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One with the sanction of earth and one with the
blessing of heaven. Simple and brief was the wedding, as that of Ruth
and of Boaz. Softly the youth and the maiden repeated the
words of betrothal, Taking each other for husband and wife in the
Magistrate's presence, After the Puritan way, and the laudable custom
of Holland. Fervently then, and devoutly, the excellent Elder
of Plymouth Prayed for the hearth and the home, that were
founded that day in affection, Speaking of life and of death, and imploring
Lo! when the service was ended, a form ap
peared on the threshold, Clad in armor of steel, a sombre and sorrowful
figure! Why does the bridegroom start and stare at the
strange apparition ? Why does the bride turn pale, and hide her face
on his shoulder ?
Is it a phantom of air,—a bodiless, spectral illu
sion? Is it a ghost from the grave, that has come to for
bid the betrothal? Long had it stood there unseen, a guest unin
vited, unwelcomed; Over its clouded eyes there had passed at times
an expression Softening the gloom and revealing the warm heart
hidden beneath them, As when across the sky the driving rack of the
rain-cloud Grows for a moment thin, and betrays the sun by
its brightness. Once it had lifted its hand, and moved its lips,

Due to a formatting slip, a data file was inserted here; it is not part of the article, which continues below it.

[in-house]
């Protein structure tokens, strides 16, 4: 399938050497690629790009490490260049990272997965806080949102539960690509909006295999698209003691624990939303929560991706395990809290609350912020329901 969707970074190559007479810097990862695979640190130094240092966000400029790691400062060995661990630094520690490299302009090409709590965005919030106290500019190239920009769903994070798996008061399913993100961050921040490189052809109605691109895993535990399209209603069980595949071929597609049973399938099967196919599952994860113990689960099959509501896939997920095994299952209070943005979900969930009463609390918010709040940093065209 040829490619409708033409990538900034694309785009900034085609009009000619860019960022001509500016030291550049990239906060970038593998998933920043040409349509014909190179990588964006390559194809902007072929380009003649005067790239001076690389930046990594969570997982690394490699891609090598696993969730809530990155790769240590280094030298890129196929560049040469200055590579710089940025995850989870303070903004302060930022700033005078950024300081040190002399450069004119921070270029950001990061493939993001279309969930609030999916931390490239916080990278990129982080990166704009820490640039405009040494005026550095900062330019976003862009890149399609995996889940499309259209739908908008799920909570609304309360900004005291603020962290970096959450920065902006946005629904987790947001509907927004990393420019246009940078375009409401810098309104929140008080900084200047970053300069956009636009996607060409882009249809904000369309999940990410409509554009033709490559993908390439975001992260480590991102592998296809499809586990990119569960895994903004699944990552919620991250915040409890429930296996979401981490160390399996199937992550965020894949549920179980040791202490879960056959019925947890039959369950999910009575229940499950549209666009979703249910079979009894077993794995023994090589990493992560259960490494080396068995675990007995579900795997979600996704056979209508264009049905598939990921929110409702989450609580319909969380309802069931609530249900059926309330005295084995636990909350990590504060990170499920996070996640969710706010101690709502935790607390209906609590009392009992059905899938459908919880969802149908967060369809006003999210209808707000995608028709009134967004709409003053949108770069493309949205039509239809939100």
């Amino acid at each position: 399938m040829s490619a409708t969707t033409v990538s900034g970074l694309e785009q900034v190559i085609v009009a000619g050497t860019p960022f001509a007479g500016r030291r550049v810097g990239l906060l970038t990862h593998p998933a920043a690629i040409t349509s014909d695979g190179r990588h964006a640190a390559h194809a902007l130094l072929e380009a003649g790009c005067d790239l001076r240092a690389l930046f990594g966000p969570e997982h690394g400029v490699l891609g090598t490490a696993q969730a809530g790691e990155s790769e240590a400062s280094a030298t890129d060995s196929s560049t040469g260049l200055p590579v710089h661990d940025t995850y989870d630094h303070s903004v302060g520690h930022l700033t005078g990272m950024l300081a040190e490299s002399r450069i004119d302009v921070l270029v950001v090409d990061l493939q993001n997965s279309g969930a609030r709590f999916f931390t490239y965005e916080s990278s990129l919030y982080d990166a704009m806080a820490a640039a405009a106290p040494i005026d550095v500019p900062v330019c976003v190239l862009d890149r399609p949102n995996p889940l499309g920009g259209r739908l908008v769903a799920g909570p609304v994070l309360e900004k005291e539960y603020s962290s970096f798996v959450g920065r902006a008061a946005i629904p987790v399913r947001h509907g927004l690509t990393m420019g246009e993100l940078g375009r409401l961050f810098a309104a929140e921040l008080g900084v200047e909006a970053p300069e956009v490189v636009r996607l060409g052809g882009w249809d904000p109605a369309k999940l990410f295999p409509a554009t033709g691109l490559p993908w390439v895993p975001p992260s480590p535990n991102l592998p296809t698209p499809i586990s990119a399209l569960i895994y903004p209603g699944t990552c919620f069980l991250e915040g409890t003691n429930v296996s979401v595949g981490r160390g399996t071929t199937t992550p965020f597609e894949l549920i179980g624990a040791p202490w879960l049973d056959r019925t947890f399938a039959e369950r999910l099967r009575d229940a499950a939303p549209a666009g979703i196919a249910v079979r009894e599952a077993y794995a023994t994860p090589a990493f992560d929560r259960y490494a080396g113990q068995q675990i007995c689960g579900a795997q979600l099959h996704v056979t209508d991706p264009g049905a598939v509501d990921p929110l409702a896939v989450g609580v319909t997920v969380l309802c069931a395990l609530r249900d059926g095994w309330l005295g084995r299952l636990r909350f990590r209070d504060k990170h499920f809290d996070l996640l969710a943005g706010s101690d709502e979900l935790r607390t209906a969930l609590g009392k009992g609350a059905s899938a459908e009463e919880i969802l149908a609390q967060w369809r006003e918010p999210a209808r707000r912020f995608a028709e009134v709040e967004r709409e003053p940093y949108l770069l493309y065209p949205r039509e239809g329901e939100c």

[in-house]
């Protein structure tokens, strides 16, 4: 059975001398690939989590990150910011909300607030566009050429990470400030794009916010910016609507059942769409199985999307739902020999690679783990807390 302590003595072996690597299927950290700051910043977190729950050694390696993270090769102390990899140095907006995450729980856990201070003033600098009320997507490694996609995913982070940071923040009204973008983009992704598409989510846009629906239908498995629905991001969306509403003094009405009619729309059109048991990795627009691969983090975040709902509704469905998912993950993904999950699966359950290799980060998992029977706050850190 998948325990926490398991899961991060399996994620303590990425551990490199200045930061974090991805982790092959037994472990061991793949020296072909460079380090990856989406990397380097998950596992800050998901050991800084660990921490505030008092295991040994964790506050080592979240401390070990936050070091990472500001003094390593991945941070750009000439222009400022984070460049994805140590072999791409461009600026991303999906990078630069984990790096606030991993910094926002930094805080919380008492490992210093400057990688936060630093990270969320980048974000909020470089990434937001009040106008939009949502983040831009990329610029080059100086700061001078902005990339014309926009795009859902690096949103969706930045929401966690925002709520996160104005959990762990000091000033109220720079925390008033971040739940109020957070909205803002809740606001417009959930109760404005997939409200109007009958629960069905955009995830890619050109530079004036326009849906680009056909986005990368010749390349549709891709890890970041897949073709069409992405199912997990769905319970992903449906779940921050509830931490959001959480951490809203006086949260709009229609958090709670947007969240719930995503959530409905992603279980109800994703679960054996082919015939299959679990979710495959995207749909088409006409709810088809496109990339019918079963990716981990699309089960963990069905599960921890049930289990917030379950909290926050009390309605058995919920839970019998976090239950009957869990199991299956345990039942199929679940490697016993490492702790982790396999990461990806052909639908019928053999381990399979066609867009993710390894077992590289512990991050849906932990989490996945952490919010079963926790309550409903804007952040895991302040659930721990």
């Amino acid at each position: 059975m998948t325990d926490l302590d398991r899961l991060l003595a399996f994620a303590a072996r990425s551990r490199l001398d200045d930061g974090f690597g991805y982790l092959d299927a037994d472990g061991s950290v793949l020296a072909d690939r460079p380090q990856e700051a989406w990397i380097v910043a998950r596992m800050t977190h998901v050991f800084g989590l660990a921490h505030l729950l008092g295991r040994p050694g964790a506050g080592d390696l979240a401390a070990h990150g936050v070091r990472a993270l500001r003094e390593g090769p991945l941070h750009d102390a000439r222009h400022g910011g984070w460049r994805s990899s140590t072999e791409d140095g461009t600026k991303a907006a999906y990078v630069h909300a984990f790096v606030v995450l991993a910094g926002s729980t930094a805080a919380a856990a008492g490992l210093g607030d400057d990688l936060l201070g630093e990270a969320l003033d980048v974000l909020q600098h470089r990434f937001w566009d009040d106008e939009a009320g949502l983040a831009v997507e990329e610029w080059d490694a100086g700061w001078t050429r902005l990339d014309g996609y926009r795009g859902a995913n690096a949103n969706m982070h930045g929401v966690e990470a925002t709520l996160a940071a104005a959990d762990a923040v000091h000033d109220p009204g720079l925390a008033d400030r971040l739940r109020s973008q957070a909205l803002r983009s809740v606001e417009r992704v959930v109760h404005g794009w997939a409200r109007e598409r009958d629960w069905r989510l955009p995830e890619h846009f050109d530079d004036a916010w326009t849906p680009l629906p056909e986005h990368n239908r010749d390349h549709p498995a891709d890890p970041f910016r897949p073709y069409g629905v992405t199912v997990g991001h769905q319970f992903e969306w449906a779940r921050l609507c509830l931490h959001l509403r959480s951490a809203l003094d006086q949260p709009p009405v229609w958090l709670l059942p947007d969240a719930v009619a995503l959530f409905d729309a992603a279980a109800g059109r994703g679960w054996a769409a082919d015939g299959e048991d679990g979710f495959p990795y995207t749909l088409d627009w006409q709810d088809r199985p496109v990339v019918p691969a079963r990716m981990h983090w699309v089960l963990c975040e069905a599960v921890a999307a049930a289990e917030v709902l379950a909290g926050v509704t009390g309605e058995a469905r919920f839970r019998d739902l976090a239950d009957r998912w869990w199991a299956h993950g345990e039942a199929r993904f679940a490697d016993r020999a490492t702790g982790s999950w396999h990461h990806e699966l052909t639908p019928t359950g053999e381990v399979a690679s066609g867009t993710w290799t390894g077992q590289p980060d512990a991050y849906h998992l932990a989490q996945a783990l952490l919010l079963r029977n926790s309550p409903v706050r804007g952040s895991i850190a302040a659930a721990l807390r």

but was silent, As if an iron will has mastered the fleeting in
tention. But when were ended the troth and the prayer and
the last benediction, Into the room it strode, and the people beheld with
amazement Bodily there in his armor Miles Standish, the Cap
tain of Plymouth! Grasping the bridegroom's hand, he said with
emotion, “Forgive me!
I have been angry and hurt,—too long have I
cherished the feeling;
I have been cruel and hard, but now, thank God!
it is ended.
Mine is the same hot blood that leaped in the
veins of Hugh Standish, Sensitive, swift to resent, but as swift in atoning
for error. Never so much as now was Miles Standish the
friend of John Alden.” Thereupon answered the bridegroom: “Let all be
forgotten between us,All save the dear, old friendship, and that shall
grow older and dearer!"
gentry in England,
country, commingled, Wishing her joy of her wedding, and loudly laud
ing her husband. Then he said with a smile: "I should have remem
bered the adage,If you would be well served, you must serve your
self; and moreover, No man can gather cherries in Kent at the season
of Christmas !''
Great was the people's amazement, and greater
yet their rejoicing, Thus to behold once more the sun-burnt face of
their Captain, Whom they had mourned as dead; and they
gathered and crowded about him, Eager to see him and hear him, forgetful of bride
and of bridegroom, Questioning, answering, laughing, and each in
terrupting the other, Till the good Captain declared, being quite over
powered and bewildered, He had rather by far break into an Indian en
campment, Than come again to a wedding to which he had
not been invited.
Meanwhile the bridegroom went forth and
stood with the bride at the doorway, Breathing the perfumed air of that warm and
beautiful morning. Touched with autumnal tints, but lonely and sad
in the sunshine, Lay extended before them the land of toil and